Volleyball has profound impact on government professor.
By Austin P. Taylor
Government Professor Asslan Khaligh has been playing volleyball for most of his life. Ever since he was a child, Khaligh found himself attracted to the sport.
“One of the things that attracted me to volleyball was how cheap it is to set up,” Khaligh said. “You don’t need fancy shoes, a special net or even a great ball. We certainly didn’t have those.”
Khaligh grew up in Isfahan, Iran. The area of Isfahan that Khaligh grew up in allowed him and his friends to easily set up makeshift courts.
For those unfamiliar with the sport of volleyball, the setup is relatively simple.
A flat area is separated into two halves by a net; the net is held between two posts. The players, whether playing in teams or individually, must hit the ball over the net and attempt to hit the ground within bounds on the side of the opposing team.
So the real key to the game is the net, the only component that might be hard to come by. Luckily for Khaligh, he and his friends had a solution.
“Where I grew up, there were a lot of small alleyways,” Khaligh said. “So we’d take a thread or a string and we’d tie it from one side of the alley to the other.”
That simple fix was all Khaligh and company needed.
While volleyball was the hobby that Khaligh would fall in love with, it wasn’t the first one that piqued his interest.
Khaligh also had an appreciation for martial arts.
“When I was a kid, Bruce Lee’s kung-fu was the coolest thing,” Khaligh said. “I must have seen ‘Enter the Dragon,’ and I’m not exaggerating, about 100 times.”
Khaligh’s love for martial arts rested in the meditative focus of the exercise. He found the practice helpful when he needed to center himself.
Unfortunately, his father didn’t see it the same way.
“He was very much against my interest in the martial arts,” Khaligh said. “He thought that martial arts was an inherently violent practice.”
Khaligh’s father needed a way to get his son out of martial arts, fast.
“It was as if he was afraid that I would go around chopping at people in the streets!” Khaligh said.
So Khaligh’s father asked his son to join a sport, something that he felt would build character in a more meaningful way.
Eventually, this led him to volleyball, a sport that would envelop his life for decades to come.
Khaligh played volleyball throughout his schooling years; he even went on to play for the National University of Iran (now Shahid Beheshti University). He would often play as a setter.
In volleyball, a setter is a supporting role. Khaligh would set up shots and spikes for other players to exploit.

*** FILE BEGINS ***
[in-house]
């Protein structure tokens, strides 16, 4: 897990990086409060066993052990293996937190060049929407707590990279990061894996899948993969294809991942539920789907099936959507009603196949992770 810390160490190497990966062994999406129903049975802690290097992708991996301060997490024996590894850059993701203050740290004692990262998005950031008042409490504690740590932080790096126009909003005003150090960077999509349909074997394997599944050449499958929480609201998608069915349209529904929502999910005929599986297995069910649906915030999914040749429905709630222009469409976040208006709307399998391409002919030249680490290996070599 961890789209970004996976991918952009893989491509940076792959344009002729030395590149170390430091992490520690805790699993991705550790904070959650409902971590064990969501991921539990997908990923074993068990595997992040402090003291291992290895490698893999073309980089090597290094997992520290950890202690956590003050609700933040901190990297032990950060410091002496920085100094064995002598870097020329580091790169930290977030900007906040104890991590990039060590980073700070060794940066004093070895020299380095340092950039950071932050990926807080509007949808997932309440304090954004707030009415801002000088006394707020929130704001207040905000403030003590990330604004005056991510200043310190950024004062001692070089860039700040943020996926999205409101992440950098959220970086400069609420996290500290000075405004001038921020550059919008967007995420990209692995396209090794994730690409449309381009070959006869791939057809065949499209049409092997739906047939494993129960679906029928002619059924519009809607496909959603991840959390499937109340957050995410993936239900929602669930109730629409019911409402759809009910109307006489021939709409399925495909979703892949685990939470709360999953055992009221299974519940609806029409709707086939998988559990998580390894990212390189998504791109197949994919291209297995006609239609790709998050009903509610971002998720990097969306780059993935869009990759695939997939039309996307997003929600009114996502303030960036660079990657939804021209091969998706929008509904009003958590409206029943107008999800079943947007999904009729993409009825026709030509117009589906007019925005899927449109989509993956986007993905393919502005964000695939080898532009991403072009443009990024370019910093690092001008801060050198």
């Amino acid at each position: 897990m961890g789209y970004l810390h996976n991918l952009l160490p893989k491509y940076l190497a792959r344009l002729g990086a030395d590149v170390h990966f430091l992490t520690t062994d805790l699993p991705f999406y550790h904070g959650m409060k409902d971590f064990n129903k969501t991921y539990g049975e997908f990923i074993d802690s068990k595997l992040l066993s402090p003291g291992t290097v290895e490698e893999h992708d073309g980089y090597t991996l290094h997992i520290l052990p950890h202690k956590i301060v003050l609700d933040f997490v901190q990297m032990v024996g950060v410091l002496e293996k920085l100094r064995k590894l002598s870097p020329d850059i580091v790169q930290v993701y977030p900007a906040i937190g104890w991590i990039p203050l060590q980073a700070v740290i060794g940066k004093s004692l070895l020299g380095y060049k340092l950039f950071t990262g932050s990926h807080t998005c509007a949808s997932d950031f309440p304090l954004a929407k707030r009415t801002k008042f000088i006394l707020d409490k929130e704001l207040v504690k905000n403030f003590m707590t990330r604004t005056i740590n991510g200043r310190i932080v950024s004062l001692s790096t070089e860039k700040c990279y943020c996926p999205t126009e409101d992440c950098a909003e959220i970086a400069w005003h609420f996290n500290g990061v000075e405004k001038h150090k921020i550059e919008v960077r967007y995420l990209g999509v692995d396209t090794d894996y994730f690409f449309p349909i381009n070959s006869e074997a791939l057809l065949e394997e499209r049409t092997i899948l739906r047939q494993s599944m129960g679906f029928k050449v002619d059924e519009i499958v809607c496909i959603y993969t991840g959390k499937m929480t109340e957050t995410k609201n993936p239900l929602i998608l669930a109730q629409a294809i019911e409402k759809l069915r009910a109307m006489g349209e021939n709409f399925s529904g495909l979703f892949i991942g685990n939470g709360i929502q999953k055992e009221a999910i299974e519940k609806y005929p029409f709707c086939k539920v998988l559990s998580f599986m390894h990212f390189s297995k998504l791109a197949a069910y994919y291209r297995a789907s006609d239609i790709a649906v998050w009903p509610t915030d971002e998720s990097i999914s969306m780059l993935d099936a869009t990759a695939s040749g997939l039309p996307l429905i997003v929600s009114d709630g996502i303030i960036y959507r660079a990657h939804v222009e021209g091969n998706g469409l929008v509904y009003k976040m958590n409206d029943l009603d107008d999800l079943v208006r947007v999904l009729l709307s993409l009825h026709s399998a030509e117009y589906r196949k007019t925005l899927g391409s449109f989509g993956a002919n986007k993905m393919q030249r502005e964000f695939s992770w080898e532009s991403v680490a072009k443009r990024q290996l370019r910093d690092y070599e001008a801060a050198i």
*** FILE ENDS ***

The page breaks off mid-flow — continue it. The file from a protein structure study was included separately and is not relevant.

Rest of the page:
Khaligh never played as a spiker; he thought he was not tall enough for the role.
So while attending the university, Khaligh focused on his studies.
There wasn’t much of a future in volleyball during the 1970s, at least not in Iran.
So Khaligh focused on his grades. He received a bachelor of arts from the university and eventually finished his education at St. Mary’s University with a master’s in political science and government.
However, Khaligh never stopped finding pleasure in volleyball.
“When I first moved here, I would often use one of the tennis courts near my apartment,” Khaligh said.
He began meeting people who shared his passion for the sport.
Eventually, he and a group of other like-minded individuals were able to start a group at Colonial Hills Methodist Church.
They weren’t technically involved with the church, which ultimately led to their program being cut after several years.
They later established another volleyball group at St. Matthew Catholic Church.
This group went on for about a decade until, much like before, they were shut down.
Khaligh doesn’t hold anything against the churches. He understands their reasoning.
“We weren’t contributing enough to the church, so they’d cut us,” Khaligh said. “Often we’d be replaced by a youth sports program.”
Khaligh’s love for volleyball comes as a bit of a surprise to collaborators on this campus.
“I didn’t know that he played volleyball,” said Brenda Meneses, the office administrator at the Methodist Student Center, where Khaligh has helped organize Hot Potato lectures for about 30 years. “It’s funny, though — he used to be my instructor.”
Meneses has worked with Khaligh since she joined the center in 2004.
Khaligh often serves as a Hot Potato speaker discussing politics in the Middle East, ISIS, the Iran nuclear deal and other topics.
Another collaborator expressed surprise that Khaligh has an interest in spiking as well as speaking.
“I thought it a little odd,” said the Rev. Johnny Silva, the director of the student center. “It wasn’t the first thing that came to mind.”
While Khaligh hasn’t played volleyball for a while, he still holds the sport close to his heart.
He enjoys religiously watching high-level volleyball. When he looked back on these years, it’s clear Khaligh is fond of those times.
“I’ve met some wonderful people while playing volleyball,” Khaligh said. “I keep in touch with a few of them; they’re wonderful people.”
It was around this time that Khaligh began seeing volleyball as a meditative exercise, in a way that was similar to his early views on martial arts.
“I found that the sport helped me channel my negative feelings toward whatever had been going on in my life into something constructive,” Khaligh said.
“It really calmed me.”